|Born||November 14, 1940|
Toronto, Ontario, Canada
|Genres||Contemporary folk music|
Bonnie Dobson (born November 13, 1940, Toronto, Ontario, Canada) is a Canadian folk music songwriter, singer, and guitarist, most known in the 1960s for composing the songs "I'm Your Woman" and "Morning Dew". The latter, augmented (with a controversial co-writing credit) by Tim Rose, became a melancholy folk rock standard, covered by Fred Neil, Ralph McTell, Lulu, Nazareth, the Grateful Dead, the Jeff Beck Group, Robert Plant, the Pozo Seco Singers, The 31st of February (including Gregg Allman, Duane Allman, and Butch Trucks of The Allman Brothers Band), Long John Baldry, DEVO and Einstürzende Neubauten, among many others.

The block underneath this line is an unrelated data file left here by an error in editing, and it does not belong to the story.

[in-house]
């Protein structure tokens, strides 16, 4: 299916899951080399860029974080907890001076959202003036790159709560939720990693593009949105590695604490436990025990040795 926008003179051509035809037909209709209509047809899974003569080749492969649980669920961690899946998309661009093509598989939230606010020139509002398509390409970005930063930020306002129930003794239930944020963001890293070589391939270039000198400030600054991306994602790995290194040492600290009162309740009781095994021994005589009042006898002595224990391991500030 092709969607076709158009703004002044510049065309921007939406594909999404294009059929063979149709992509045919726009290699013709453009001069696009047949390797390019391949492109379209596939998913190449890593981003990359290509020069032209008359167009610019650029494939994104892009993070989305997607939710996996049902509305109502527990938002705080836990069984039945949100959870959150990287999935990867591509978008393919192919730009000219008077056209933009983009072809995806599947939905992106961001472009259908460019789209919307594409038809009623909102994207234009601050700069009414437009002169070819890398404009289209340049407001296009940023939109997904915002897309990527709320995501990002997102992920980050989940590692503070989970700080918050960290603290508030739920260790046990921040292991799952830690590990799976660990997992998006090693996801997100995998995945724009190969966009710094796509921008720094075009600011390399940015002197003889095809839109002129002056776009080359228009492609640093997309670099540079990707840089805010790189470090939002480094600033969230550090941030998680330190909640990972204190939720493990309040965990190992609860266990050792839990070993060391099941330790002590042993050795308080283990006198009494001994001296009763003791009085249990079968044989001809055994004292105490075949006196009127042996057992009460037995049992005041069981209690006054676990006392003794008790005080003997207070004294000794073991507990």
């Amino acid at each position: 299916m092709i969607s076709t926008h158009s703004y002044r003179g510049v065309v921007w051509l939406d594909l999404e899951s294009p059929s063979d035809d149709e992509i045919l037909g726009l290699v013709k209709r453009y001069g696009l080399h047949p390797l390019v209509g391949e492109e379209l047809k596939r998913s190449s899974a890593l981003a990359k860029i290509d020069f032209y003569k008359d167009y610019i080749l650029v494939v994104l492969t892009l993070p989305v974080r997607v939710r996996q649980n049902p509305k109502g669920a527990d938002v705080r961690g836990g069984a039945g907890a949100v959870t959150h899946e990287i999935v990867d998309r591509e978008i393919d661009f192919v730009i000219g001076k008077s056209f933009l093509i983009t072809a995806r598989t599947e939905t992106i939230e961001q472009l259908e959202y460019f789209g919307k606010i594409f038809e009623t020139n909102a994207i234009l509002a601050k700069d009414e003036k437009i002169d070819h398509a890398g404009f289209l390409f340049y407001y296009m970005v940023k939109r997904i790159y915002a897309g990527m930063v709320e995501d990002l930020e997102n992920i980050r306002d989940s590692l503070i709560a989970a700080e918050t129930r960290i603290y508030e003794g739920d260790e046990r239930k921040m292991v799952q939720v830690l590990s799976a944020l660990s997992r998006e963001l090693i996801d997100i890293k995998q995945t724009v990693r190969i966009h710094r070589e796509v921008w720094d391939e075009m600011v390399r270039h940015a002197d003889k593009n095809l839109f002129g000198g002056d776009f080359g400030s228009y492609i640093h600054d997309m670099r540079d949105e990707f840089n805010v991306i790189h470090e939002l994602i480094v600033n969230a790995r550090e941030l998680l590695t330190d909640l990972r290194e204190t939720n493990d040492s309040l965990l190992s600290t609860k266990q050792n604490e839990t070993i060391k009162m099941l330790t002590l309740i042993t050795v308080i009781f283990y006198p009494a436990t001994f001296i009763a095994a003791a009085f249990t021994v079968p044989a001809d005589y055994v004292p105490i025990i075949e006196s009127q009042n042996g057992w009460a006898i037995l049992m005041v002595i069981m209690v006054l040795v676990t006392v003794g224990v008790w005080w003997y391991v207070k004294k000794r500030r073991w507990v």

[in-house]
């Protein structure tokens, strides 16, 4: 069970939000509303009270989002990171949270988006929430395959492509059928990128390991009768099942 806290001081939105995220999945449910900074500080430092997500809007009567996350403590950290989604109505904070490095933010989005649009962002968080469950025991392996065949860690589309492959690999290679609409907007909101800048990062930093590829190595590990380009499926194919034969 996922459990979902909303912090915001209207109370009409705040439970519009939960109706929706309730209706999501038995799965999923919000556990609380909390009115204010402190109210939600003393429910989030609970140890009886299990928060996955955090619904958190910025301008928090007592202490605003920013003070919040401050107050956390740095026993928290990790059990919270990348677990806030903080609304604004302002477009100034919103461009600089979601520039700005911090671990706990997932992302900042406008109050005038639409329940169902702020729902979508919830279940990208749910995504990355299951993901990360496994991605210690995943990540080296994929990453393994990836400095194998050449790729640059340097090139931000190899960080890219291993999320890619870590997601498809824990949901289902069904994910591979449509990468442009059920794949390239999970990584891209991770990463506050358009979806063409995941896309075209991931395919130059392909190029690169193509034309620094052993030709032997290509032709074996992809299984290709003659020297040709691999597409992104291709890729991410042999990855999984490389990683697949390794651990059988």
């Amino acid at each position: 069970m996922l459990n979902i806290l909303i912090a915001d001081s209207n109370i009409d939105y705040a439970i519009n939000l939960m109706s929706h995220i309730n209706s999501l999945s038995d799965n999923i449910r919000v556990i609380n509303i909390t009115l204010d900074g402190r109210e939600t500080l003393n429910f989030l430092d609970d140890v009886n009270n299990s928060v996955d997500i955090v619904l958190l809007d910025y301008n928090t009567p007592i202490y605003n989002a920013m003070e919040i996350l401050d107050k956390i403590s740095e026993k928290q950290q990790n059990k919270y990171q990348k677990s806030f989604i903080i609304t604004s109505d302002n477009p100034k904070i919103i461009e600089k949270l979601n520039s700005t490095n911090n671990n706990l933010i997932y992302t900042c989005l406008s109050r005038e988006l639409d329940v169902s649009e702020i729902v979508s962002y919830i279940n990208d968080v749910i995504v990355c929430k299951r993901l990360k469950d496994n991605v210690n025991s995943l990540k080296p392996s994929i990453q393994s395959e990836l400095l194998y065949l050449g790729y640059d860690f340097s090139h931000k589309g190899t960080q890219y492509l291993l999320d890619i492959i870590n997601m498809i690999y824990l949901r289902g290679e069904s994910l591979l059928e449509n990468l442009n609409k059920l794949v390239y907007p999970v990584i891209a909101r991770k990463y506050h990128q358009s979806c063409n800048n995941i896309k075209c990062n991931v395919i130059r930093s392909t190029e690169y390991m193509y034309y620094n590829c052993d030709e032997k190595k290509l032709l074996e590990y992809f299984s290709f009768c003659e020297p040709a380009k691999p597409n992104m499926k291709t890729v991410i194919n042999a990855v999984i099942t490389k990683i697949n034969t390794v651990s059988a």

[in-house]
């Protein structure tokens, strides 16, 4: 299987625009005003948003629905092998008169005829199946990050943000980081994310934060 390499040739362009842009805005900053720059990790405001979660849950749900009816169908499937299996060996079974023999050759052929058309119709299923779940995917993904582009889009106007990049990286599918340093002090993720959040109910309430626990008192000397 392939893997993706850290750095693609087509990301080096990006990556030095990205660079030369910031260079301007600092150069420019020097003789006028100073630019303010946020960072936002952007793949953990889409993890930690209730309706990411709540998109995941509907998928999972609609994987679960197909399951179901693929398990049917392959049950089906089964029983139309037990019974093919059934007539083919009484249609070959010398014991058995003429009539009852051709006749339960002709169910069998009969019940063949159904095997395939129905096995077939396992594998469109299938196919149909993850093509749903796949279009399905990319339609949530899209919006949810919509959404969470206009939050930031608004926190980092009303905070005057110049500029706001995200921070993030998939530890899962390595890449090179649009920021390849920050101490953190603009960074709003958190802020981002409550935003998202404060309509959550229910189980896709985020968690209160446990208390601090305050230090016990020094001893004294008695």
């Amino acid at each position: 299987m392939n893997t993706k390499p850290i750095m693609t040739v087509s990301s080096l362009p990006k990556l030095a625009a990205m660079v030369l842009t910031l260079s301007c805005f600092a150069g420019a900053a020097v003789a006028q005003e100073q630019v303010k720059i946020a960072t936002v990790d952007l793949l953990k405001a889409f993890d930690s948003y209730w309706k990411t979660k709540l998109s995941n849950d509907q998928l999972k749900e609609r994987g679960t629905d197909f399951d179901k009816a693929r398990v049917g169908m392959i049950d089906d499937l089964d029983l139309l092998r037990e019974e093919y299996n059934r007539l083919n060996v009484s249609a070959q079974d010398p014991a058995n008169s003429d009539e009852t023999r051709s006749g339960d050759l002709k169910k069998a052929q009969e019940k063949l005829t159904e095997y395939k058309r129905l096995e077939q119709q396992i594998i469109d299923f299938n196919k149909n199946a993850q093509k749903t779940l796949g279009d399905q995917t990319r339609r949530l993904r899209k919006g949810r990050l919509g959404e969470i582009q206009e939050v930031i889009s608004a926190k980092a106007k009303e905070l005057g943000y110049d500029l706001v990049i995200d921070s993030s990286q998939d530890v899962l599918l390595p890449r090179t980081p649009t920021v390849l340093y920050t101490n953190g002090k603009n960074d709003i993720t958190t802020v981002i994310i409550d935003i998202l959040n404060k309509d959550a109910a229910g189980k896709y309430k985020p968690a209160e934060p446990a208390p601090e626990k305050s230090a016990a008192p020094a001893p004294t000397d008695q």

Dobson became part of the active folk-revival scene in Toronto, performing in local coffee houses and at the Mariposa Folk Festival. She later moved to the United States where she performed in coffee houses across the country and recorded several albums, including 1962's Bonnie Dobson at Folk City, which contained her well-known song "Morning Dew".
After returning to Toronto in 1967 she continued to perform locally in coffee houses as well programs on the CBC. She married, and in 1969 moved to London, England, where she took up university studies and later became an administrator of the Philosophy Department at Berwick College, part of the University of London.
After retiring in the 1980s, Dobson returned to perform in 2007 in London with Jarvis Cocker; she released a new album in 2013 with the Hornbeam label and that year launched a number of concert dates.
She performed with Combined Services Entertainment, and was one of the last performers at RAF Salalah Oman.